Automotive performance never goes out of fashion, but it does go
through cycles. For the 2008 model year, V8 power and rear-wheel-
drive are back in vogue at Pontiac after years in exile. For the
Gen-4 version of BMW's sizzling M3 coupe and sedan, it's not so
much the rear-drive, front-mounted V8 combination that raises
eyebrows but a stratospheric 8,400-rpm redline that tickles the funny-
Clearly, Pontiac is demanding to be taken seriously again by
delivering ripping performance and four-door, five-seater
practicality for under $30,000. BMW, on the other hand, has pulled
out all the stops by endowing its venerable pocket-rocket with a
supercar's sophistication and personality for a price. At a time
when neo-Puritanism seems to be shaming aficionados into angst-ridden
doldrums, Pontiac and BMW are standing tall and declaring for all to
hear: Let the good times roll!
Pontiac's new G8 sedan is like a breath of fresh air in a stuffy
room. Just one look, and what seem like 20 years of ever-deepening
anonymity and irrelevance simply fade away. The name G8 may not evoke
the kinds of emotions that Firebird and Tempest and Trans-Am once
did, but its back-to-basics powertrain pairing front engine and rear-
wheel drive certainly get the juices flowing.
There are two basic iterations of the new G8. The $27,000 base model
boasts a 3.6-liter V6 producing 256 horsepower, mated to a five-speed
automatic transmission. The GT version is the bigger news,
however. Its 6.0-liter pushrod V8 cranks out 361 hp through a six-
speed auto, yet it still manages to achieve 15 mpg/city and 24 mpg/
highway thanks to computerized cylinder de-activation. (The V6 model
is rated 17 mpg/city, 25 mpg/highway). Even with its hi-po V8, in
other words, the G8 GT is capable of 420 miles per tankful of fuel.
With a sticker price of $29,310, this G8 is arguably the under-
$30,000 performance champ in the contemporary auto marketplace.
Like the reborn (and laid-to-rest) GTO coupe that never quite
endeared itself to enthusiasts, the Pontiac G8 bears an Aussie
pedigree thanks to its sibling relationship with the Holden Commodore
from Adelaide. Styling, however, is Yankee Doodle Dandy, with the
snorkel scoops, wheel flares and subtle flip spoiler that hearken
back to Pontiac's muscle-car heyday. Ah, but there's an important
twist: This is a Pontiac that can handle as well as accelerate;
that's as reassuring under braking as it is flagrant doing burnouts.
Finally, All-American muscle meets four-wheel independent suspension
and front-to-rear disc brakes. If you toss it, the G8 can take it,
which isn't the fond memory many Boomers tend to harbor about their
Pontiacs of yore.
Inside, the G8 boasts one of the more refreshing design makeovers in
automotive annals. Seat comfort, particularly up front, is a paragon
of comfort; and a roomy rear bench generously accommodates three
adults. Moreover, an 18 cubic-foot trunk swallows ample luggage. Gone
are Pontiac's lumpy, pudgy control knobs that resembled nothing so
much as Fisher-Price playthings. The G8's instrumentation and
switchgear are all grown up, tasteful and easy to use and understand.
Deep red read-outs are still frustrating to us members of the color-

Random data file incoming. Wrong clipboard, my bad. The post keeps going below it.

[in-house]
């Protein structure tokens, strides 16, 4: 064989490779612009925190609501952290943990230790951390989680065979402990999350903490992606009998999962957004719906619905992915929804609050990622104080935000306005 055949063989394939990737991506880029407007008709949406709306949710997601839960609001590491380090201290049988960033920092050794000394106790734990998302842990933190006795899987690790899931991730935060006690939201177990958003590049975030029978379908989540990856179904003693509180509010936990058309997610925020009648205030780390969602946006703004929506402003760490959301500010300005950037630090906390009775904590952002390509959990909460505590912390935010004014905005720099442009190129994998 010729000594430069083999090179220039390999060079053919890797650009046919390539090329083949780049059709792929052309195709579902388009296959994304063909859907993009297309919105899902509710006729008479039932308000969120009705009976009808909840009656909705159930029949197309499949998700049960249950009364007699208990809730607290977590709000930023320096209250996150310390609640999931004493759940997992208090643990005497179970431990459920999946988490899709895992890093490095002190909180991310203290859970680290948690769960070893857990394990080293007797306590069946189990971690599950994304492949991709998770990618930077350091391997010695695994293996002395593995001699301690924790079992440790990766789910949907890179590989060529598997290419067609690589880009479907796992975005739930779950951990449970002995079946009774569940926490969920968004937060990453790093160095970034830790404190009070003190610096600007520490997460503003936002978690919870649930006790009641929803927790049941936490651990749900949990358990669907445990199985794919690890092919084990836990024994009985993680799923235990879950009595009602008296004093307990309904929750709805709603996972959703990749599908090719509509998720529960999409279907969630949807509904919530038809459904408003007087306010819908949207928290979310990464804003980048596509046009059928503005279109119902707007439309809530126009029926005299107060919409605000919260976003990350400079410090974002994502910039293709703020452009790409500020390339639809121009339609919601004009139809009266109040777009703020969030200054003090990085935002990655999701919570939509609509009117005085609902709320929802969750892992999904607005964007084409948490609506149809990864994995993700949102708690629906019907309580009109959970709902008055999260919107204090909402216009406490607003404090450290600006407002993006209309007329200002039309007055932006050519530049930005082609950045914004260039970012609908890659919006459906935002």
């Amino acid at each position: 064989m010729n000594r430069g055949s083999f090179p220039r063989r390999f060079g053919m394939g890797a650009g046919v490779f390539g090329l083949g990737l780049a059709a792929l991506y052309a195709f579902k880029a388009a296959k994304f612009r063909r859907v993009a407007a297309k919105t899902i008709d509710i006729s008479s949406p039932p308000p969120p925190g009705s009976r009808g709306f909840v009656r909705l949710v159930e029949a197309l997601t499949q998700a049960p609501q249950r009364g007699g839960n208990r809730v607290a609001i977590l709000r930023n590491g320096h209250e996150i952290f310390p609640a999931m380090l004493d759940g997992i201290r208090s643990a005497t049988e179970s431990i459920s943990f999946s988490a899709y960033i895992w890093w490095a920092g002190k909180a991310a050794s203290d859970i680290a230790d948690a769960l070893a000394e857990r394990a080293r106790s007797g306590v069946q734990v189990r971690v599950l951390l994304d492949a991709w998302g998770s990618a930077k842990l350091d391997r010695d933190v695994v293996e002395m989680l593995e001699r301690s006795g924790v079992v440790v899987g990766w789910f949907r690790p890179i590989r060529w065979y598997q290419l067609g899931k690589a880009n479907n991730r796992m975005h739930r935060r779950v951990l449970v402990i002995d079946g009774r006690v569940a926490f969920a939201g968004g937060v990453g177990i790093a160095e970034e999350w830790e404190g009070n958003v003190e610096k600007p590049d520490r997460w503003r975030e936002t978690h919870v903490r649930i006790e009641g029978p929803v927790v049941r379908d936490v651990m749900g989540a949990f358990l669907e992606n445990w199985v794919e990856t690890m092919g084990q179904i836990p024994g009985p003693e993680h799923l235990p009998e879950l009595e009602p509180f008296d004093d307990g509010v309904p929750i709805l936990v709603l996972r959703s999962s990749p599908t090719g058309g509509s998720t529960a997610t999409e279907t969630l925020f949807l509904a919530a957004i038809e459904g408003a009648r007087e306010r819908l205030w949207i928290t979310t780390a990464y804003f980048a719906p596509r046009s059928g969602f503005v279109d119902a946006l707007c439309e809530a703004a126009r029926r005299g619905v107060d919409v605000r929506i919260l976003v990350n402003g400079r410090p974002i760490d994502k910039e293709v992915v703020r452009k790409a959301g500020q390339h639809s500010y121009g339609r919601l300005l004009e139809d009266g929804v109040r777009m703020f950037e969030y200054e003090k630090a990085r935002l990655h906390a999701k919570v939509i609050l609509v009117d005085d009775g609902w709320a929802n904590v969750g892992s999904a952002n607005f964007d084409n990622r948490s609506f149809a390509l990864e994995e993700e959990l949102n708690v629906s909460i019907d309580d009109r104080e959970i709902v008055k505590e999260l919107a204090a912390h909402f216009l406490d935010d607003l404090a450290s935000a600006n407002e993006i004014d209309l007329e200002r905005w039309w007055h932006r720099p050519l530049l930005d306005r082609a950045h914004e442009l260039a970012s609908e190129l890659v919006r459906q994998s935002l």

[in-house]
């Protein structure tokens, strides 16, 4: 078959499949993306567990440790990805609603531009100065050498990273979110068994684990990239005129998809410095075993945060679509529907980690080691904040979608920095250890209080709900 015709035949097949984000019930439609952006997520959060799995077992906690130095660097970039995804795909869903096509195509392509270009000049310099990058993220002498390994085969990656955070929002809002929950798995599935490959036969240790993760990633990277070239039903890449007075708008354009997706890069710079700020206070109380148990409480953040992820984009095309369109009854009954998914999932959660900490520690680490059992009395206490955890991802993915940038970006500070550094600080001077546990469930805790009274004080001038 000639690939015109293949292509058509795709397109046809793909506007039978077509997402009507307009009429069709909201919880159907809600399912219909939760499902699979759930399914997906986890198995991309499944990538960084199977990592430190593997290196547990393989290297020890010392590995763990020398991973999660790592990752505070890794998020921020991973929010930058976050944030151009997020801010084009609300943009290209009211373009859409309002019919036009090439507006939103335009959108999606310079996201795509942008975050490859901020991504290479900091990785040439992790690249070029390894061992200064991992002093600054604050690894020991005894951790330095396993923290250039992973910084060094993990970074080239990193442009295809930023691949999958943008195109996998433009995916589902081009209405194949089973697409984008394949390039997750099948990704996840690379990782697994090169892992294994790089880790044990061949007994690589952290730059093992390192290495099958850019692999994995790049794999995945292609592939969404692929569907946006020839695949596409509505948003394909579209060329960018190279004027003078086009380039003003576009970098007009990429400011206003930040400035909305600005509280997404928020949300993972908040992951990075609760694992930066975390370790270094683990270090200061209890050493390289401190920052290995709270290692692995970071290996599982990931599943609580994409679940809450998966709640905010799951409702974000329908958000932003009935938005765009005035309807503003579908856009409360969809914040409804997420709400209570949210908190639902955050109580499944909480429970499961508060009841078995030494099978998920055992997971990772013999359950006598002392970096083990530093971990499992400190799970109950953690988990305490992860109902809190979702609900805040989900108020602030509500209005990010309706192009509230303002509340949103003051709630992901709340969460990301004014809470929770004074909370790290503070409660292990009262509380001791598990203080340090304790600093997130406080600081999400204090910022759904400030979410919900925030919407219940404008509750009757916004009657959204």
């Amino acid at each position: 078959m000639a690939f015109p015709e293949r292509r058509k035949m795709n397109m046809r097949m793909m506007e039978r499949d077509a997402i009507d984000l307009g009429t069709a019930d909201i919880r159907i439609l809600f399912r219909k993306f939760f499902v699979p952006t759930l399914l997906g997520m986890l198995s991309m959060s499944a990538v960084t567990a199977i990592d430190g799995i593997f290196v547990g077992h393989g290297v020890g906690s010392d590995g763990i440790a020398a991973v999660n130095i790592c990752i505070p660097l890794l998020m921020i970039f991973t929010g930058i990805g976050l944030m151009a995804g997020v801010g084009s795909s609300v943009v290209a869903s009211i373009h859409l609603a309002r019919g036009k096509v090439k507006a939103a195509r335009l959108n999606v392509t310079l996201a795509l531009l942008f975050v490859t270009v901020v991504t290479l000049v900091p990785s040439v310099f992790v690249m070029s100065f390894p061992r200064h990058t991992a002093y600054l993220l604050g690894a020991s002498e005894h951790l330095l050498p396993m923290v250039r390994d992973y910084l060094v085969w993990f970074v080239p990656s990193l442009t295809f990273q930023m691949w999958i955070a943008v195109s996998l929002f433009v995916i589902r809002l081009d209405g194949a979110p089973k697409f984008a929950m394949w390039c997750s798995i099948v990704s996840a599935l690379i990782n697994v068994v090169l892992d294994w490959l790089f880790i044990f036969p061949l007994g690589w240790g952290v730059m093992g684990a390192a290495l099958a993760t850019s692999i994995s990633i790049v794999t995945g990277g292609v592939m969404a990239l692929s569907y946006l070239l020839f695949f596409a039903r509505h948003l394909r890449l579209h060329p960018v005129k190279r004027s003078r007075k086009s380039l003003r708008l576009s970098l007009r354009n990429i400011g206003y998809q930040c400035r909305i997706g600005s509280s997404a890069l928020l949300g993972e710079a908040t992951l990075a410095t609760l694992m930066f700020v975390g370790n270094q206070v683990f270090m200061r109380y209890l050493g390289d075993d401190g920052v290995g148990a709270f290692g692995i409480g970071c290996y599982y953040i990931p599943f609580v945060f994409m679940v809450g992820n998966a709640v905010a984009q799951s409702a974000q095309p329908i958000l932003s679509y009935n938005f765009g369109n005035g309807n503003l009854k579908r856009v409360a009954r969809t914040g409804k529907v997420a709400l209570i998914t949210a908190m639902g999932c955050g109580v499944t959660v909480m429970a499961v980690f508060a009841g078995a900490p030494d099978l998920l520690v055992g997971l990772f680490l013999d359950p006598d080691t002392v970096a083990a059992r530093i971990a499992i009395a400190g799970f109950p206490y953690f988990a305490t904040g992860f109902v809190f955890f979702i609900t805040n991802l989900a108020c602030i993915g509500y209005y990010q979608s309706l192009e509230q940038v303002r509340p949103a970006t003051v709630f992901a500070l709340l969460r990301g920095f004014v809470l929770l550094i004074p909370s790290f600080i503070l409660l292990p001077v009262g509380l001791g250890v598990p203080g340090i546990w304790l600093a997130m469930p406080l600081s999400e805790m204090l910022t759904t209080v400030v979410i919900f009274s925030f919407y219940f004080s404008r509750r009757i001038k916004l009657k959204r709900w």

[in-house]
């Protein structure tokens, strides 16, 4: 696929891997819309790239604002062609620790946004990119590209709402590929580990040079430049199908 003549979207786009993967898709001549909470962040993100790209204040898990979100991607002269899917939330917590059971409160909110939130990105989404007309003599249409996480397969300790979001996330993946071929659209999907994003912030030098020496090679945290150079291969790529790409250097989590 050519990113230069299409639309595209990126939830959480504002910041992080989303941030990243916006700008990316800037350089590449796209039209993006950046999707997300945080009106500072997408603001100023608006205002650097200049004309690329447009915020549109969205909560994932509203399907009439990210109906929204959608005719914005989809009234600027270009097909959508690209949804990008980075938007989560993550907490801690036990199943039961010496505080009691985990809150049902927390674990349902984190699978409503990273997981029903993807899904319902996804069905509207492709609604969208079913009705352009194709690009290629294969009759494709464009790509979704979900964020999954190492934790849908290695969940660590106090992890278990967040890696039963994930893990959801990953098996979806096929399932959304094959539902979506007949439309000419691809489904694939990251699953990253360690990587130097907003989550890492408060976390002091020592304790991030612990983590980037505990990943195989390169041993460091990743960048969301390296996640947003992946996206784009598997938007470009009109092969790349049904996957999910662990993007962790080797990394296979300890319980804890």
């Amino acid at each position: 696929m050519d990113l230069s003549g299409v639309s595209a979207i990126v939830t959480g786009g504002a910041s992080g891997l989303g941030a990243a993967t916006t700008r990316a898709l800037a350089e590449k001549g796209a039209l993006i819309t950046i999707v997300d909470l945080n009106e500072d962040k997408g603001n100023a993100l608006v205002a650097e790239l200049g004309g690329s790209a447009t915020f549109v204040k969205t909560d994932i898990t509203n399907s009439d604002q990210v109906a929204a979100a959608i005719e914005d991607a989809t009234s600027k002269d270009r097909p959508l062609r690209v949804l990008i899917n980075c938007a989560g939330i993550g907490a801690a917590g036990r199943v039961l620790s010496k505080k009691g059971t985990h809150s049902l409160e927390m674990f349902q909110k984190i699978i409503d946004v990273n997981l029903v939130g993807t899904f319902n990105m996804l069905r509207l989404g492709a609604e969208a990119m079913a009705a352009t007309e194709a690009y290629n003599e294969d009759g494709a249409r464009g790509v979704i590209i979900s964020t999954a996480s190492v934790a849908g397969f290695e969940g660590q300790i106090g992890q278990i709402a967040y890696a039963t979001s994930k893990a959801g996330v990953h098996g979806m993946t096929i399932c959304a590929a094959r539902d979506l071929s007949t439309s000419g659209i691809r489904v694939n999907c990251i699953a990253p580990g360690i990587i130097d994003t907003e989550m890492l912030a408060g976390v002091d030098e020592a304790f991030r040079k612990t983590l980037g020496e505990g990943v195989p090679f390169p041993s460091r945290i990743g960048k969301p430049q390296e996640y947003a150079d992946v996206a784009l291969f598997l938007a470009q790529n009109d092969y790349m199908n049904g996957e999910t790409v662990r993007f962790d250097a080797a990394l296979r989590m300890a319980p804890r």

blind minority (but sometimes it's better not to know how fast
you're going when 361 hp are in charge).
What Pontiac has accomplished with the G8 bodes well for a General
Motors division that's fighting to stay viable. At last, here's a
practical, real-world and even affordable sedan with both the styling
and the chops to validate Pontiac's once-revered reputation as the
"GM performance brand."
It's no coincidence that the engineers assigned to Pontiac's new
G8 set out to benchmark their chassis design against BMW's
ride and handling capabilities. But it's one thing to aim for a BMW;
it's quite another to drive one, particularly when it's a no-
compromise thoroughbred like the new fourth-generation M3 performance
The stat-sheet alone is enough to drive gearheads to paroxysms of
frenzy: 414 hp from a 4.0-liter twin-cam V8 (up from 333 hp in the
Gen-3 model); a 3,700-pound curb weight that plays a significant role
in sprints from zero-to-60 in 4.7 seconds; a six-speed manual
transmission whose gutsy gearing is tailor-made for an 8,400-rpm
redline that many motorcycles might envy; cross-drilled floating-
rotor disc brakes that can haul the M3 to a complete stop from 60 mph
in just 105 feet.
The M3 is a driver's car, and its complement of driver-oriented
tools includes 11 different programmable modes for tailoring torque,
traction and suspension settings to driver preference and road
conditions. With no tongue in cheek whatsoever, one of BMW's
intended road conditions for the M3 is the racetrack, and at the
car's debut at Laguna Seca Raceway outside Monterey, Calif.,
journalist-piloted M3s were soaring, cornering and drifting like a
demented, parti-colored flock of seagulls.
The interior of the M3 coupe is a masterpiece of Bavarian comfort and
efficiency: taut leathers, crisp actions from well positioned
instruments, readable displays. Only BMW's iDrive telematics
controller continues to subject a driver to potential distractions
with its layers of screens and unorthodox readouts. Passenger comfort
is exceptional; seats are well-bolstered against centrifugal forces
to the sides, and rear buckets for two maximize both legroom and
And then, of course, there is the price of technology. The M3 Coupe
starts at $57,275, and a sedan version arriving later in the year is
slated for $54,757. (This assumes the dollar-euro exchange rate
doesn't deteriorate to even more perverse levels.) Then, to feed all
those fiery rpms, the M3 requires premium fuel which it nevertheless
manages to consume at a rate of 14 mpg/city, 20 mpg/highway.
Perfection, after all, is never cheap, and near-perfection's no
bargain either. But where BMW's new M3 is concerned, it's not
whether you can afford this car, it's whether you can live up to it.